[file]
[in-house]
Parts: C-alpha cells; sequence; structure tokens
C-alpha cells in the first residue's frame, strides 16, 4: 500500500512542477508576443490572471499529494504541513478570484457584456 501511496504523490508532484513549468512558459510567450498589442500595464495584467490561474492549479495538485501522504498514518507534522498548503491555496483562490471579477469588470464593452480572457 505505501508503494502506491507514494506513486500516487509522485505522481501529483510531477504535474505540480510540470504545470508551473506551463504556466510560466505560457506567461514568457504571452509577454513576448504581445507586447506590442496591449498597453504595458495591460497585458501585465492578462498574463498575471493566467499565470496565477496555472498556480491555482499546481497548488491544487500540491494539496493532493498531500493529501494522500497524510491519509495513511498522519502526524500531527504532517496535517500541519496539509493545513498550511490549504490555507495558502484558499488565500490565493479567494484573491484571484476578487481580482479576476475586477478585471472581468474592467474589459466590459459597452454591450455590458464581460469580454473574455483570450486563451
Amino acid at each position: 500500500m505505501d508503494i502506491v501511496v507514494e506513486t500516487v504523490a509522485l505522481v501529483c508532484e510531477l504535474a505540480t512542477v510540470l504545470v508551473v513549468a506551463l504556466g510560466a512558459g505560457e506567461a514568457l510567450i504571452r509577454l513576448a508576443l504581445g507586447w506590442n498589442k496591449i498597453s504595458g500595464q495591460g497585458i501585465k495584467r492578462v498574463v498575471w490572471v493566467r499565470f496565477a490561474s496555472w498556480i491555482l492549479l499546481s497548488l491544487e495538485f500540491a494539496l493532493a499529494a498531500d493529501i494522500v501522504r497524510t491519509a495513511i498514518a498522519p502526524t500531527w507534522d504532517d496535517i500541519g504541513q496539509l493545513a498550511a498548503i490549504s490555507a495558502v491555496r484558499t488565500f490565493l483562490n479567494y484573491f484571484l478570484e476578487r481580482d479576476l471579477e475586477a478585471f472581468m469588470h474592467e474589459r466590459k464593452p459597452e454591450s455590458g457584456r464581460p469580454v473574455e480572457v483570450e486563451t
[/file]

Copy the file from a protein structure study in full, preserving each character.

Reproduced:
[in-house]
Parts: C-alpha cells; sequence; structure tokens
C-alpha cells in the first residue's frame, strides 16, 4: 500500500512542477508576443490572471499529494504541513478570484457584456 501511496504523490508532484513549468512558459510567450498589442500595464495584467490561474492549479495538485501522504498514518507534522498548503491555496483562490471579477469588470464593452480572457 505505501508503494502506491507514494506513486500516487509522485505522481501529483510531477504535474505540480510540470504545470508551473506551463504556466510560466505560457506567461514568457504571452509577454513576448504581445507586447506590442496591449498597453504595458495591460497585458501585465492578462498574463498575471493566467499565470496565477496555472498556480491555482499546481497548488491544487500540491494539496493532493498531500493529501494522500497524510491519509495513511498522519502526524500531527504532517496535517500541519496539509493545513498550511490549504490555507495558502484558499488565500490565493479567494484573491484571484476578487481580482479576476475586477478585471472581468474592467474589459466590459459597452454591450455590458464581460469580454473574455483570450486563451
Amino acid at each position: 500500500m505505501d508503494i502506491v501511496v507514494e506513486t500516487v504523490a509522485l505522481v501529483c508532484e510531477l504535474a505540480t512542477v510540470l504545470v508551473v513549468a506551463l504556466g510560466a512558459g505560457e506567461a514568457l510567450i504571452r509577454l513576448a508576443l504581445g507586447w506590442n498589442k496591449i498597453s504595458g500595464q495591460g497585458i501585465k495584467r492578462v498574463v498575471w490572471v493566467r499565470f496565477a490561474s496555472w498556480i491555482l492549479l499546481s497548488l491544487e495538485f500540491a494539496l493532493a499529494a498531500d493529501i494522500v501522504r497524510t491519509a495513511i498514518a498522519p502526524t500531527w507534522d504532517d496535517i500541519g504541513q496539509l493545513a498550511a498548503i490549504s490555507a495558502v491555496r484558499t488565500f490565493l483562490n479567494y484573491f484571484l478570484e476578487r481580482d479576476l471579477e475586477a478585471f472581468m469588470h474592467e474589459r466590459k464593452p459597452e454591450s455590458g457584456r464581460p469580454v473574455e480572457v483570450e486563451t